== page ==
“The vagus nerve is part of the parasympathetic nervous system, referred to as the rest and digest system. It’s not the only nerve in the parasympathetic system, but it’s by far the most important one because it has the most far reaching effects.
The word vagus means “wanderer,” because it wanders all over the body to various important organs.
The vagus nerve connects to the brain, gut (intestines, stomach), heart, liver, pancreas, gallbladder, kidney, ureter, spleen, lungs, fertility organs (females), neck (including pharynx, larynx, esophagus), ears and tongue.” 32 Ways to Stimulate Your Vagus Nerve (and All You Need to Know About It) -Selfhacked
“Having a strong social network provides a huge range of benefits. In terms of physiologic responses, the feeling of connection causes changes in hormones that directly improve our health, including regulating both cortisol and oxytocin (see this post). There’s practical benefits as well: it can make all the difference to have someone you can count on to watch your kids, pick something up at the grocery store for you, or talk to when you’ve had a bad day. Research shows that having a close inner circle of 8 to 10 people that you can depend on and confide in is optimal. Just knowing that you have people who are there for you, just feeling connected to even a small handful of people whom you trust and love, can make a huge difference in your ability to cope with, and heal from, chronic disease.” Autoimmune Disease: A Road That Doesn’t Need to Be Walked Alone – The Paleo Mom
“To get it out of the way: the Gender Novels fail to communicate what it’s actually like to transition. Their portrayals of gender-identity struggles are ham-fisted, and despite the authors’ apparently good intentions they often rehash stale, demeaning tropes: a coy mix-and-match of pronouns; descriptions of trans women as fake and mannish; the equation of gender with genitalia and surgery; a fixation on rare intersex conditions that allow for tacked-on, unrealistic transition narratives. (Many intersex people, those born with atypical sexual or reproductive characteristics, don’t transition from one gender to another; as well, Wayne’s self-impregnation—a major plot point in Annabel—is a medical impossibility.)
All of which is frustrating but unsurprising. What’s surprising, even flat-out weird, is how alike all the protagonists are. Their lives unfold almost identically: they grow up in unsupportive families; their fathers are domineering or distant; their mothers are kind but frail. When they come of age, they leave humble hometowns to find new lives in the big city. They rent crappy apartments, work menial jobs, detach from their families, and fall in with crowds good and bad. Most of them are physically or sexually brutalized.” Rise of the Gender Novel – The Walrus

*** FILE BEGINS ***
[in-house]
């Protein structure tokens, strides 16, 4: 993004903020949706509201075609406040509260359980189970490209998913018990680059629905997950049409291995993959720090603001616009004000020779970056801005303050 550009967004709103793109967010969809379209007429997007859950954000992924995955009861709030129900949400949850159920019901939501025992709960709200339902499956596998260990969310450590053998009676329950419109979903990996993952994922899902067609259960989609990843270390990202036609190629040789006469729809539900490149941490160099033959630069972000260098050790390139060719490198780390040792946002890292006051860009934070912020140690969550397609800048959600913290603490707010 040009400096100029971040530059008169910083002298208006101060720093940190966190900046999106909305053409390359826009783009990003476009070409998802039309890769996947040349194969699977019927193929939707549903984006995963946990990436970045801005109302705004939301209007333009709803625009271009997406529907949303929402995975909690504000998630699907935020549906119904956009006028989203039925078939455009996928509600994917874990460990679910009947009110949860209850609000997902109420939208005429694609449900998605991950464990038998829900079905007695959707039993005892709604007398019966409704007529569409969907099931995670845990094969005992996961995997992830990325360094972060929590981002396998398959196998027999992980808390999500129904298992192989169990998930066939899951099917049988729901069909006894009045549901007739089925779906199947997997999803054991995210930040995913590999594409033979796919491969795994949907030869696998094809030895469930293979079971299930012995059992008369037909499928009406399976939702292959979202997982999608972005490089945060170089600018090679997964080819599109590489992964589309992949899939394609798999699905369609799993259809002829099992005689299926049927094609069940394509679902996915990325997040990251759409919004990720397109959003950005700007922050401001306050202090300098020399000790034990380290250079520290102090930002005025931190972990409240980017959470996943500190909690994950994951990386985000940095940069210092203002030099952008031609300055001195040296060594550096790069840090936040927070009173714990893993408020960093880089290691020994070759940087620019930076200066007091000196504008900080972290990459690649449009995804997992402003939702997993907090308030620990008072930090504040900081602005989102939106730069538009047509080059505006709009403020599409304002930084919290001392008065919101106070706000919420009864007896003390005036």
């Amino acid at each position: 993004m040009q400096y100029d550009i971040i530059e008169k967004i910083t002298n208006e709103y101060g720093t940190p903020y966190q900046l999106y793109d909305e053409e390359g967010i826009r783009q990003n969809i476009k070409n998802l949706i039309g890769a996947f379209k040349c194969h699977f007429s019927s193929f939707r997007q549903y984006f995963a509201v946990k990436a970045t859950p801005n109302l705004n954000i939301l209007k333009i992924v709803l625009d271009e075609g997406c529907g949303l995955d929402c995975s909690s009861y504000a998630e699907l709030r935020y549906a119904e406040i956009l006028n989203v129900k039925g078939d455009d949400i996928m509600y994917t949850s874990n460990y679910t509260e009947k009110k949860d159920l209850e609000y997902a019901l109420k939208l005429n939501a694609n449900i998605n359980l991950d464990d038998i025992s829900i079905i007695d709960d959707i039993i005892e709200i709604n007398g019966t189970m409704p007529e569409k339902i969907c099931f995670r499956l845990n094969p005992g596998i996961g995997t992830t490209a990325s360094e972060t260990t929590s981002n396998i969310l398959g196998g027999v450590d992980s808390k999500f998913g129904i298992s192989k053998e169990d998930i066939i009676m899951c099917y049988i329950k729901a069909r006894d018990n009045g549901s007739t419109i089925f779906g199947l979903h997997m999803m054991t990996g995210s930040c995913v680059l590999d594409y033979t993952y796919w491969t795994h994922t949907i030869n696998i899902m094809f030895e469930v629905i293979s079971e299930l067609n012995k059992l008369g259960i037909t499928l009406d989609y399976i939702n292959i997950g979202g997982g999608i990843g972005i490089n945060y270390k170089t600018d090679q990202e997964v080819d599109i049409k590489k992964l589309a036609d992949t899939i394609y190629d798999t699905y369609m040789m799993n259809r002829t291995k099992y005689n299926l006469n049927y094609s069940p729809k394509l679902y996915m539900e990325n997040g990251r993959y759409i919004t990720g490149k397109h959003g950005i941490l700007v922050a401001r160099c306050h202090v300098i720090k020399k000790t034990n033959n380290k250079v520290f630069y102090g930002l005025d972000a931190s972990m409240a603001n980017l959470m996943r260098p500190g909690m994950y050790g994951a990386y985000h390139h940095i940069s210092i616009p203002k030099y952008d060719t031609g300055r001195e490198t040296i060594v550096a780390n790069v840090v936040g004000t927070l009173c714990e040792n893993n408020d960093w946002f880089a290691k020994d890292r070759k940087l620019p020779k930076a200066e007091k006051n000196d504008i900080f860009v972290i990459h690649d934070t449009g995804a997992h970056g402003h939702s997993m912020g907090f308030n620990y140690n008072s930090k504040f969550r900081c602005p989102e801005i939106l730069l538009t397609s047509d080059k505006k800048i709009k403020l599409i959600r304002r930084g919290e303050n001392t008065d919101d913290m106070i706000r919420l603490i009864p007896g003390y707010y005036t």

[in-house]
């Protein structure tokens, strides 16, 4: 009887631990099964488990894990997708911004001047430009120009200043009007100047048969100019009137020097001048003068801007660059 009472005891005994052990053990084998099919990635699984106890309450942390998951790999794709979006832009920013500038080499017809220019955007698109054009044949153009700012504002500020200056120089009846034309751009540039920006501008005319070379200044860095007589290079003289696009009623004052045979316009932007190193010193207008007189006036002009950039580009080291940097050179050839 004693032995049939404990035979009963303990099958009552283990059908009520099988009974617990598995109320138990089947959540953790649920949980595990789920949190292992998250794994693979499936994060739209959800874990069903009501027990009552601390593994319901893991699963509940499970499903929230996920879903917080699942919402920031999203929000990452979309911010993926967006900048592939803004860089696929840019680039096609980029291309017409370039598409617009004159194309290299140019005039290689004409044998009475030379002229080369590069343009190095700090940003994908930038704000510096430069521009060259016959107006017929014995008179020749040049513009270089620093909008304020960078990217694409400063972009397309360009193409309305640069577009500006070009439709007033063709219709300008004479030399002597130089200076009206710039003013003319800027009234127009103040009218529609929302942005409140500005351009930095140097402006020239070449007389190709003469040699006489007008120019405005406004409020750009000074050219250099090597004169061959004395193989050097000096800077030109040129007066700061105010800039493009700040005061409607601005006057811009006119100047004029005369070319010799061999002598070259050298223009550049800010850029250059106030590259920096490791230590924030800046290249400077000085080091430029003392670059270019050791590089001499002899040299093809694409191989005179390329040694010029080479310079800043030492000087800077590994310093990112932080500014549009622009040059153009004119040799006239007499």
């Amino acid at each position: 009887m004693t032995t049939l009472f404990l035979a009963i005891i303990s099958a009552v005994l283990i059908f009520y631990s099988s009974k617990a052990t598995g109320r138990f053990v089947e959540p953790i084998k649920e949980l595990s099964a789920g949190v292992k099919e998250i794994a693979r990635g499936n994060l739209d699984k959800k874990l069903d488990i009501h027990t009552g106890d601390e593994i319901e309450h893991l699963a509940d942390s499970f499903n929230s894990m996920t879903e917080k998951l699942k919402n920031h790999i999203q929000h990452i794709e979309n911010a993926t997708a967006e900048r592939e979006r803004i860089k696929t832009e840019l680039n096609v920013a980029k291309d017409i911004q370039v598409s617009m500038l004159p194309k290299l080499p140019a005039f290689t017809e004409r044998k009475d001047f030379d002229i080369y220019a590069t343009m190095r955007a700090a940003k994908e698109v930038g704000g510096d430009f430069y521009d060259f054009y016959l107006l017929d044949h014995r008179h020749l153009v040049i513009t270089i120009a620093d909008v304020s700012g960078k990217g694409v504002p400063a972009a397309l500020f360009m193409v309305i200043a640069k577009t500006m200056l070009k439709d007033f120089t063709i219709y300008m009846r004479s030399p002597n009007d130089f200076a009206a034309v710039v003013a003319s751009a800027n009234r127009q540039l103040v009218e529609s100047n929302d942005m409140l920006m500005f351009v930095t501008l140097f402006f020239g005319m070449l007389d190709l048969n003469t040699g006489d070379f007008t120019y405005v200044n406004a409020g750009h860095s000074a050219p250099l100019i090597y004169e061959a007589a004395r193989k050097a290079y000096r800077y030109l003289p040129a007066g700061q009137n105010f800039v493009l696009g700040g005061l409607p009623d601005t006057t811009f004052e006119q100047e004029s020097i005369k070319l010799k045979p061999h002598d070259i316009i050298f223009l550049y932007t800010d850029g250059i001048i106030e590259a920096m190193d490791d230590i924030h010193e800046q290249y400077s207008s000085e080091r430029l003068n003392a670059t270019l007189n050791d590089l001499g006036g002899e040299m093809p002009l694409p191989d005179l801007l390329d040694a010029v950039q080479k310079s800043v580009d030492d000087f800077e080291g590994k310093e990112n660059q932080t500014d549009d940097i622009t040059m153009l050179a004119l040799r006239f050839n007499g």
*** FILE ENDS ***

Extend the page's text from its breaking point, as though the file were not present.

“Hell, even though women live it, we are not always aware of it. But we have all done it.
We have all learned, either by instinct or by trial and error, how to minimize a situation that makes us uncomfortable. How to avoid angering a man or endangering ourselves. We have all, on many occasions, ignored an offensive comment. We’ve all laughed off an inappropriate come-on. We’ve all swallowed our anger when being belittled or condescended to.
It doesn’t feel good. It feels icky. Dirty. But we do it because to not do it could put us in danger or get us fired or labeled a bitch. So we usually take the path of least precariousness.” The Thing All Women Do That You Don’t Know About – Drifting Through My Open Mind
“Childcare in Ireland is often prohibitively expensive. As we saw above, women are still considered primary carers for children in this country, so this has stronger knock-on effects for women’s lives than men’s. For many families, even if both parents want to work outside the home it’s not financially possible to do so- it costs money to have a job.
Last year, creche spaces for two children- a toddler and a baby- could set a family back over €2000 per month. The average net wage in Ireland? €2129 per month. Factor in the costs of going to work- petrol or bus fares, a cup of coffee on your break- and you can end up poorer than if you’d stayed at home. Of course, the thing about an average wage? Half of employed people will earn less than it.” An Incomplete List of Gendered Injustices Against Irish Women, and the People Working to Change Them, Part 2 – Consider the Tea Cosy
“I had.to learn.to love. myself. My WHOLE self.